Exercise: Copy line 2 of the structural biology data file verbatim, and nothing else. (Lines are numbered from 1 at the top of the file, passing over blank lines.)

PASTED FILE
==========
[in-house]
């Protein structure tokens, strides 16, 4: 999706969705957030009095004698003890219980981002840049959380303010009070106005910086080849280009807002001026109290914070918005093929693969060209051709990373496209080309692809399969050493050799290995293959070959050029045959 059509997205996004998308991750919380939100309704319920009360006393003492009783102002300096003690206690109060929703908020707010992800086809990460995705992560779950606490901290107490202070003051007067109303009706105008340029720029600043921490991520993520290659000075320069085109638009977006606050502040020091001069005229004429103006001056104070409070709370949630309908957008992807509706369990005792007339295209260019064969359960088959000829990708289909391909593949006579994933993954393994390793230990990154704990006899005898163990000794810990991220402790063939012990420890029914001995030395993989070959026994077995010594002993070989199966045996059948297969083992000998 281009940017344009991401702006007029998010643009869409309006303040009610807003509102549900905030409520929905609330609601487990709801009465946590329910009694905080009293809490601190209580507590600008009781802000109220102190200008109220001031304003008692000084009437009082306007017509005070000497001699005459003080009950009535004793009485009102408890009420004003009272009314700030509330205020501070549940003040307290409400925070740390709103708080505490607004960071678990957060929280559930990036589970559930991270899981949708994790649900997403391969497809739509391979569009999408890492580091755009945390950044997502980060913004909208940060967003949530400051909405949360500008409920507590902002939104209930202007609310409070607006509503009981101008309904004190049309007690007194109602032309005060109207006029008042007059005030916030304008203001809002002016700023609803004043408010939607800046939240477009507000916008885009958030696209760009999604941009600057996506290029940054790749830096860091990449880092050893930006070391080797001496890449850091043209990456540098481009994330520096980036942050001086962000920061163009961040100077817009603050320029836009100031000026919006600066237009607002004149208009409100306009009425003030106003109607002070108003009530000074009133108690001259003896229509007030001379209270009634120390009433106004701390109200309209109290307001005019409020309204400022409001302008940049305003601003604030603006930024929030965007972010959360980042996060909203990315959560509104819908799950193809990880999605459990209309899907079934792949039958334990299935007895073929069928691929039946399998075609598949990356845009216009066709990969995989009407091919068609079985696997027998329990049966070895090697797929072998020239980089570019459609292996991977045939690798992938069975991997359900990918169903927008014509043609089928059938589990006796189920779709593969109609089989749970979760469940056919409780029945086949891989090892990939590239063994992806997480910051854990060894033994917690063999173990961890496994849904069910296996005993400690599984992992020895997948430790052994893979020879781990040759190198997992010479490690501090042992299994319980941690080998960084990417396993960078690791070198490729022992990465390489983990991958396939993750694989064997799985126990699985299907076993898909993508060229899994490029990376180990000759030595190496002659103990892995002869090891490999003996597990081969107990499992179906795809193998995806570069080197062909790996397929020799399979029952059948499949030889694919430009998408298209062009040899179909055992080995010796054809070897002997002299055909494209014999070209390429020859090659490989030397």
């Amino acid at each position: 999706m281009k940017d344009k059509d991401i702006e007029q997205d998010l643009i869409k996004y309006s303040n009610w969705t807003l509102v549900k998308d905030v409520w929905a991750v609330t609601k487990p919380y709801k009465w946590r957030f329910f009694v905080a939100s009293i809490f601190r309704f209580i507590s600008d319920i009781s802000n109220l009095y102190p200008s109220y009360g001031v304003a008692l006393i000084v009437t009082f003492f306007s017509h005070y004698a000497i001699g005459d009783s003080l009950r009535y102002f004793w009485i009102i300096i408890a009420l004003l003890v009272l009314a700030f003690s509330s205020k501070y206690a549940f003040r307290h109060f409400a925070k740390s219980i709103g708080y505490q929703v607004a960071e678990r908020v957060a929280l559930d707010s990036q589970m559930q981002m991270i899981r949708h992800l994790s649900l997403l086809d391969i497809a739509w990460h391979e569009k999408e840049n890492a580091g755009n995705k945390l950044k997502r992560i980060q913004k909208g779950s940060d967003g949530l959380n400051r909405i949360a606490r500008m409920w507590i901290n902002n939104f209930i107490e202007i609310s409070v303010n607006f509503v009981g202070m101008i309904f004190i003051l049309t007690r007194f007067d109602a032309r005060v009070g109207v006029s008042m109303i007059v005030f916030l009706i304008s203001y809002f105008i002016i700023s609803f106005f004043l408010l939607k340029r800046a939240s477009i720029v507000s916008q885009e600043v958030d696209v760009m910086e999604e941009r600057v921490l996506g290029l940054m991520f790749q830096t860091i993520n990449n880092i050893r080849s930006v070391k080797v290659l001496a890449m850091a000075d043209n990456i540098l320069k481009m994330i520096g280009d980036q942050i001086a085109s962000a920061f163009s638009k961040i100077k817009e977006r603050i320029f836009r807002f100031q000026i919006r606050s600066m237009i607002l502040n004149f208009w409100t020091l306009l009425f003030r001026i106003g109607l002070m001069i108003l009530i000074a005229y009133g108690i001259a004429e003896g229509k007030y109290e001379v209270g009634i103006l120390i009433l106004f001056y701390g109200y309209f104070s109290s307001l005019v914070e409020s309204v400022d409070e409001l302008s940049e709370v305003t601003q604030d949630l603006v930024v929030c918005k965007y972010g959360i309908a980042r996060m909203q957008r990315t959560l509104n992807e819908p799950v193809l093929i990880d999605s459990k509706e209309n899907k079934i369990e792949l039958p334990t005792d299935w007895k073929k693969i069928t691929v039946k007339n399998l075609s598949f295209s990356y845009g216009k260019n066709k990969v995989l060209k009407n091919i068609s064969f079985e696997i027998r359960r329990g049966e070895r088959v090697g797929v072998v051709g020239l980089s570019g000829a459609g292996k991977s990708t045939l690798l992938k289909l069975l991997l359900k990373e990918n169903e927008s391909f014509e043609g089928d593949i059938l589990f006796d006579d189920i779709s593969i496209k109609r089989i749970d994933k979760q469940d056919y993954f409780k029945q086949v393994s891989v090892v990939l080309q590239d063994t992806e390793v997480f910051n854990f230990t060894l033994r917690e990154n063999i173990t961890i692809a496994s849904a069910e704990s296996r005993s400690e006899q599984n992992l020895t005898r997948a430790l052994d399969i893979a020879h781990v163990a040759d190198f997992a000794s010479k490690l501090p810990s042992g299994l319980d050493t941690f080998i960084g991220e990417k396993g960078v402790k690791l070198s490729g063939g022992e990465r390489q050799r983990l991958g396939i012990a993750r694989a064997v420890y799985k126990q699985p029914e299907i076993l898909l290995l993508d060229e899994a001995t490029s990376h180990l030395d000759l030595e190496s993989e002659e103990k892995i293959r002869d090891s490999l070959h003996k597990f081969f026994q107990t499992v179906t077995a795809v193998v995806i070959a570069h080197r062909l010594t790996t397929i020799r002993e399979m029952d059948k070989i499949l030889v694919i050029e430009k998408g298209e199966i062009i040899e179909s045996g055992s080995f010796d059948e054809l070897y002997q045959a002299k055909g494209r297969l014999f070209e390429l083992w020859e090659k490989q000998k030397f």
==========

């Protein structure tokens, strides 16, 4: 999706969705957030009095004698003890219980981002840049959380303010009070106005910086080849280009807002001026109290914070918005093929693969060209051709990373496209080309692809399969050493050799290995293959070959050029045959 059509997205996004998308991750919380939100309704319920009360006393003492009783102002300096003690206690109060929703908020707010992800086809990460995705992560779950606490901290107490202070003051007067109303009706105008340029720029600043921490991520993520290659000075320069085109638009977006606050502040020091001069005229004429103006001056104070409070709370949630309908957008992807509706369990005792007339295209260019064969359960088959000829990708289909391909593949006579994933993954393994390793230990990154704990006899005898163990000794810990991220402790063939012990420890029914001995030395993989070959026994077995010594002993070989199966045996059948297969083992000998 281009940017344009991401702006007029998010643009869409309006303040009610807003509102549900905030409520929905609330609601487990709801009465946590329910009694905080009293809490601190209580507590600008009781802000109220102190200008109220001031304003008692000084009437009082306007017509005070000497001699005459003080009950009535004793009485009102408890009420004003009272009314700030509330205020501070549940003040307290409400925070740390709103708080505490607004960071678990957060929280559930990036589970559930991270899981949708994790649900997403391969497809739509391979569009999408890492580091755009945390950044997502980060913004909208940060967003949530400051909405949360500008409920507590902002939104209930202007609310409070607006509503009981101008309904004190049309007690007194109602032309005060109207006029008042007059005030916030304008203001809002002016700023609803004043408010939607800046939240477009507000916008885009958030696209760009999604941009600057996506290029940054790749830096860091990449880092050893930006070391080797001496890449850091043209990456540098481009994330520096980036942050001086962000920061163009961040100077817009603050320029836009100031000026919006600066237009607002004149208009409100306009009425003030106003109607002070108003009530000074009133108690001259003896229509007030001379209270009634120390009433106004701390109200309209109290307001005019409020309204400022409001302008940049305003601003604030603006930024929030965007972010959360980042996060909203990315959560509104819908799950193809990880999605459990209309899907079934792949039958334990299935007895073929069928691929039946399998075609598949990356845009216009066709990969995989009407091919068609079985696997027998329990049966070895090697797929072998020239980089570019459609292996991977045939690798992938069975991997359900990918169903927008014509043609089928059938589990006796189920779709593969109609089989749970979760469940056919409780029945086949891989090892990939590239063994992806997480910051854990060894033994917690063999173990961890496994849904069910296996005993400690599984992992020895997948430790052994893979020879781990040759190198997992010479490690501090042992299994319980941690080998960084990417396993960078690791070198490729022992990465390489983990991958396939993750694989064997799985126990699985299907076993898909993508060229899994490029990376180990000759030595190496002659103990892995002869090891490999003996597990081969107990499992179906795809193998995806570069080197062909790996397929020799399979029952059948499949030889694919430009998408298209062009040899179909055992080995010796054809070897002997002299055909494209014999070209390429020859090659490989030397």